How do the courts deal with family businesses on divorce? At bbl, we deal with many couples who have their own business, either companies or partnerships or sole traders. There can be issues about:
- Valuing the business (or the relevant share of the business)
- Should the value of the business be shared on divorce – is this fair?
- What about businesses set up prior to the relationship? Or family businesses that have been trading for years?
- What income can be taken from the business?
- Does it matter who are the business owners/shareholders/officers?
- What can be done to protect a business from the impact of divorce?
- Valuing a minority interest.
- Are the books reliable?
Generally the courts have wide powers under the Matrimonial Causes Act to make adjustments to a couples finances. The court cannot usually make orders against a company.
The first questions are relevance and proportionality. There is no point spending money on legal and accountancy fees to value a business which is, for example, simply a vehicle to earn income.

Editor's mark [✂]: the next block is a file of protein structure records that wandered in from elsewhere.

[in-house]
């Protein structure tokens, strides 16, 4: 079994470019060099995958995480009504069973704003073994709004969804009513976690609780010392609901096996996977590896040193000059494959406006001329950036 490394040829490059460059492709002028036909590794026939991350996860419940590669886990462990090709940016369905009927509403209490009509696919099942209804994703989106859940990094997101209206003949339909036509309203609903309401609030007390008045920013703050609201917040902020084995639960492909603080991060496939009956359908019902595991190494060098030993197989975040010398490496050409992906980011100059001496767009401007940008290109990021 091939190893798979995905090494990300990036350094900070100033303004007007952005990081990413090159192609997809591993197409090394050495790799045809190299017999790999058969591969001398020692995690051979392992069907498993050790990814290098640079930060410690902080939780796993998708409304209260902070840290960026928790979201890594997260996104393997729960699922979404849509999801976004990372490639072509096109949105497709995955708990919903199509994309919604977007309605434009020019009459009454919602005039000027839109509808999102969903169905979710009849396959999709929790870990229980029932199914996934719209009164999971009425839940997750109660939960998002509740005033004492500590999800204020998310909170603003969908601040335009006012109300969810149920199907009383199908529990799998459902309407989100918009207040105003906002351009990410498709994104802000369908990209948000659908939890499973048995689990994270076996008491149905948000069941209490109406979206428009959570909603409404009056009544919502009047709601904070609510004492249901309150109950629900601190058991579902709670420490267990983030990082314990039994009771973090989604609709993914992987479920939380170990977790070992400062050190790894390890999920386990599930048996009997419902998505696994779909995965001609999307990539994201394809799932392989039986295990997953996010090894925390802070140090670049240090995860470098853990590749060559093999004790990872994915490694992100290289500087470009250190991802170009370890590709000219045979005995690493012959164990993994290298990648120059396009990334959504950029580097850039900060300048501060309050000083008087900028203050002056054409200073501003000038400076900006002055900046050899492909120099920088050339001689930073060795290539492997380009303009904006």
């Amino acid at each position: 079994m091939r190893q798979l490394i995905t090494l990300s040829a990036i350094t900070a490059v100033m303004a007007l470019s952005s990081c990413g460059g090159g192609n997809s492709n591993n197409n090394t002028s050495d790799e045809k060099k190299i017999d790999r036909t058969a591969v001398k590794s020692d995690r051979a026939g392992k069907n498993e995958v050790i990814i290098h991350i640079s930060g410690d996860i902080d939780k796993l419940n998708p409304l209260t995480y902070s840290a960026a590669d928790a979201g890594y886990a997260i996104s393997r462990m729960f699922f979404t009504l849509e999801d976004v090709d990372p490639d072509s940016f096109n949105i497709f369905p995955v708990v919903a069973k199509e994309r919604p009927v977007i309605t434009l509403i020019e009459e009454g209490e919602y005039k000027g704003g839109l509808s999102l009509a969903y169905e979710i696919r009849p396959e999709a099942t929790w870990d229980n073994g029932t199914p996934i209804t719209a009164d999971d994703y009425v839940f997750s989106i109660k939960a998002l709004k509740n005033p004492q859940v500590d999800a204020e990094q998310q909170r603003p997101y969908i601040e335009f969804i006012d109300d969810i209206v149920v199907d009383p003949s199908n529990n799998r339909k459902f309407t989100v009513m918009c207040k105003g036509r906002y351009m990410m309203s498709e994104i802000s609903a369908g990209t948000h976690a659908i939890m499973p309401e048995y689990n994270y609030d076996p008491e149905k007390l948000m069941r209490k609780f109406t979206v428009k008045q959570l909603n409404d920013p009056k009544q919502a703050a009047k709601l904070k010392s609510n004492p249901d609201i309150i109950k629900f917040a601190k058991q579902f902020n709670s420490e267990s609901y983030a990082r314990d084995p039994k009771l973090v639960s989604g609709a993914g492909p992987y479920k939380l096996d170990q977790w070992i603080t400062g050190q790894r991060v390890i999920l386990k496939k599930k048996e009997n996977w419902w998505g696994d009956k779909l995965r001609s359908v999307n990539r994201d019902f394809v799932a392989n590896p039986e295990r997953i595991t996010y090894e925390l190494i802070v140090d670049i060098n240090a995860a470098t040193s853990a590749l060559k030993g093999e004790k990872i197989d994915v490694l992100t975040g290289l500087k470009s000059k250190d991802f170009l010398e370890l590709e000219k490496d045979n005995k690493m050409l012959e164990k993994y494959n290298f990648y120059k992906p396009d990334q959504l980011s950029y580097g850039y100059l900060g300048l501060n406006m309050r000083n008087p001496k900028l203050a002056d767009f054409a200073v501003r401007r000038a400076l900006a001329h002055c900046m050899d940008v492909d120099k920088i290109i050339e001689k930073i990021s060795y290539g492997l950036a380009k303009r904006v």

The next step is to look at the accounts and other financial information to see whether that is enough to provide information about the value of the business. The balance sheet is a snapshot value of the assets on a particular date, but what about goodwill, or the impact of directors loans?
If necessary the business can be valued. The Family Procedure Rules set out a process for obtaining independent valuations on a joint basis.
Usually the main player in the business will keep it, and the other spouse will be compensated by receiving other money or property. The court will be wary of doing anything which could adversely affect the business – there is no point making orders which could hamstring the business. Alternatively the couple may continue to run the business together – this could avoid the difficulty of valuing a business, but it requires a good working relationship and trust between the couple.
Accountants when valuing businesses usually look at the historic earnings of a business and apply a multiplier, after taking into account the costs of replacing the spouse if they will no longer be involved, and any other irregular or one off expenses in the accounts.
The court also has to look at the reality of company law and shareholders agreements. Are we dealing with a small family business where the shareholders are likely to support each other? Or are there arms length business partners? The court may be less likely to apply a discount for a minority interest if the other people involved in the business are family members who are likely to work together in the future.
Feel free to contact any of our solicitors for more advice about dealing with businesses on divorce.